Mike Mettler: When I was listening to the stereo mixes of some of your earlier work, a lot of your guitar lines show up in the left channel during the playback. Was that a conscious decision to do it that way when you were in the studio?
Steve Cropper: It was all because we had two [late-1950s] Ampex mono tape recorders with four channels each. We had eight channels total, and we used the 8th one for echo return. So, you will also hear echo on one side when we went to stereo. What we did was we put the left side on the left side, and the right side on the right side! (chuckles)

Even though we had a stereo machine, we weren’t really able to mix in stereo until we got a console [in the summer of 1965, at the suggestion of producer Tom Dowd] where we had pan pots and could put stuff in the center, the left, and the right, and then put the echo all the way across on both sides. You couldn’t do that with just the two old Ampex recorders.

Mettler: Do you feel you became more creative in the studio at that point because of those studio limitations?
Cropper: Yeah, and you couldn’t fix stuff either. You couldn’t overdub. You could edit — in other words, if Take 2 had a better ending than Take 10, you could put those two things together. You could splice tapes all day long working in mono, but you couldn’t overdub.

Mettler: Do you feel you played better when you were recording that way because if you made a mistake, you’d have to do the whole thing over?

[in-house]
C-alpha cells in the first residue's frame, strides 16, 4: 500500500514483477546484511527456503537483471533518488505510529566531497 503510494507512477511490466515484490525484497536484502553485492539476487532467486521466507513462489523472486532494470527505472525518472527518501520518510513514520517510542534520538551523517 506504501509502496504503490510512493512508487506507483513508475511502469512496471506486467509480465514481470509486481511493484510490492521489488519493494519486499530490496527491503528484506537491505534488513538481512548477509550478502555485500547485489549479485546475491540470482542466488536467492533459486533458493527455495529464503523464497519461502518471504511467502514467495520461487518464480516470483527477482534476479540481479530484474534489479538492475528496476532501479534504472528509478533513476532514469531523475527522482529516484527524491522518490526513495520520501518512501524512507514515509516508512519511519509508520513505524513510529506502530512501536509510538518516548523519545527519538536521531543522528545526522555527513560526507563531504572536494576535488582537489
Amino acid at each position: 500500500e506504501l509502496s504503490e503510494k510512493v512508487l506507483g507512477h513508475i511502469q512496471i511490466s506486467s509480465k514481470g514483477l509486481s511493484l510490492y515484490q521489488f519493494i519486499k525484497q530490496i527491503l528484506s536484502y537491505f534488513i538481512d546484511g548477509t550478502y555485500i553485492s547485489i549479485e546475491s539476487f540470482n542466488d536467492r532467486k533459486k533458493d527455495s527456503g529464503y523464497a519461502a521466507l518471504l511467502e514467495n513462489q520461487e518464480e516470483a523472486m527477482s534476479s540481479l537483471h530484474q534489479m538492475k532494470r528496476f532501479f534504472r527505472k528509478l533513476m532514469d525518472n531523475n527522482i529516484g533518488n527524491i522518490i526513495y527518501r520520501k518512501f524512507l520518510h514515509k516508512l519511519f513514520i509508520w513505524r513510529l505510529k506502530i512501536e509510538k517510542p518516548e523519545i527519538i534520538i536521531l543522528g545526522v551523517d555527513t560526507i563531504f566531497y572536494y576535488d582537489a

Cropper: I don’t look at it that way. I just learned the process by doing. I once asked another musician, “How’d you learn all those things?” And he said, “Son, you just have to get your guitar, and learn how to play it.” That’s some pretty good advice! (chuckles heartily) How many musicians do you know who took 3 or 4 years of lessons, but couldn’t play anything?

And Tom Dowd taught me everything I know about engineering — how to splice tapes in the early days, and all that. I can still do it, but I haven’t done it in years since we now have advanced Pro Tools. The engineer I’m partners with in the studio is a wizard at it! I don’t want to learn it myself, because it’s hard enough for me to get on the Internet and answer emails! (laughs)

Mettler: Go with what you know. There’s another good song title right there.
Cropper: There you go — “Go With What You Know.” When it comes to coming up with song titles, all I do is call it commercializing something. And I always apply it to fishing. Fish don’t bite on the same bait every day. They just don’t do it. You can throw them something, and they’ll wear it out. Throw it again the next day and they won’t even touch it, so you gotta find the one that they want.

There are some titles on songs a consumer will see and not even touch it: “Don’t even play that for me. I don’t want to hear it.” But give them something commercial that they like, they’ll go, “Oh, yeah, I want to hear that!” (laughs) And if they liked it, they’d ask the disc jockey to play it again, and again.

Mettler: Part of that repeat enjoyment comes from you being the king of the hooks. When you play a song, we know it’s you.